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Saint Philip the Apostle

Born in Bethsaida, Galilee; martyred c.80 in Hierapolis
Patron Saint of Uruguay
Feast day - 3 May (with St James the less).

Catechesis by Pope Benedict XVI
General Audience, Wednesday 6 September 2006 - in Croatian, English, French, German, Italian, Portuguese & Spanish

"Dear brothers and sisters,
Continuing to sketch/outline the physiognomies/features of the various Apostles, as we have been doing for some weeks, today we meet Philip. In the lists of the Twelve,
he is always placed in fifth position (as in Mt 10, 3; Mk 3, 18; Lk 6, 14; Acts 1, 13), thus essentially among the first. Although Philip was of Jewish origin, his name is Greek, like that of Andrew, and this is a small sign of cultural openness that should not be underestimated. The news/information that we have about him is given to us by the Gospel of John. He came from the same place of origin as Peter and Andrew, that is Bethsaida (cf Jn 1, 44), a small town belonging to the tetrarchy of one of the sons of Herod the Great, who was also called Philip (cf Lk 3, 1).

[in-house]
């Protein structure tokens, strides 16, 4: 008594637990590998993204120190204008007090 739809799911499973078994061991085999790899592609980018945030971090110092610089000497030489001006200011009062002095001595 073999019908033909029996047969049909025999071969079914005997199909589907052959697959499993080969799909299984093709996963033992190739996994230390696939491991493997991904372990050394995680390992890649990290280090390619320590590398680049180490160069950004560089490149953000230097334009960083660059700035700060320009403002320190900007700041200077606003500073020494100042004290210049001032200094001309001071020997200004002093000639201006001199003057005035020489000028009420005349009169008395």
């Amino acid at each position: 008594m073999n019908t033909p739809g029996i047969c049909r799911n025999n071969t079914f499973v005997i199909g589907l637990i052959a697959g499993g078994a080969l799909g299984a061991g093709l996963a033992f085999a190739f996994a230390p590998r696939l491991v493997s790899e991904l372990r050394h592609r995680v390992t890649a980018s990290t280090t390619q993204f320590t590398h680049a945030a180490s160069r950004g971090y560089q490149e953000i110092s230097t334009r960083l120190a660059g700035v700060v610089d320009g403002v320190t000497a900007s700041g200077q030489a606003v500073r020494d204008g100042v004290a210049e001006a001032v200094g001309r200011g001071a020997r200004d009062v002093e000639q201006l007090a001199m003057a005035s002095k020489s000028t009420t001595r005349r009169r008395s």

The Fourth Gospel recounts that, after being called by Jesus, Philip meets Nathanael and tells him: "We have found the one of whom Moses in the law and also the prophets wrote, Jesus, son of Joseph, of Nazareth" (Jn 1, 45). To Nathanael's rather sceptical response ("Can anything good come from Nazareth?") Philip does not give up and counters/rebuts with decision: "Come and see!" (Jn 1, 46). In this response, dry but clear, Philip manifests the characteristics of a true witness: he is not content to propose the announcement, like/as a theory, but directly challenges the interlocutor by suggesting he himself make/have a personal experience of what was announced. The same two verbs are used by Jesus himself when two disciples of John the Baptist approach him to ask him where he lives. Jesus replies: "Come and see" (cf Jn 1, 38-39).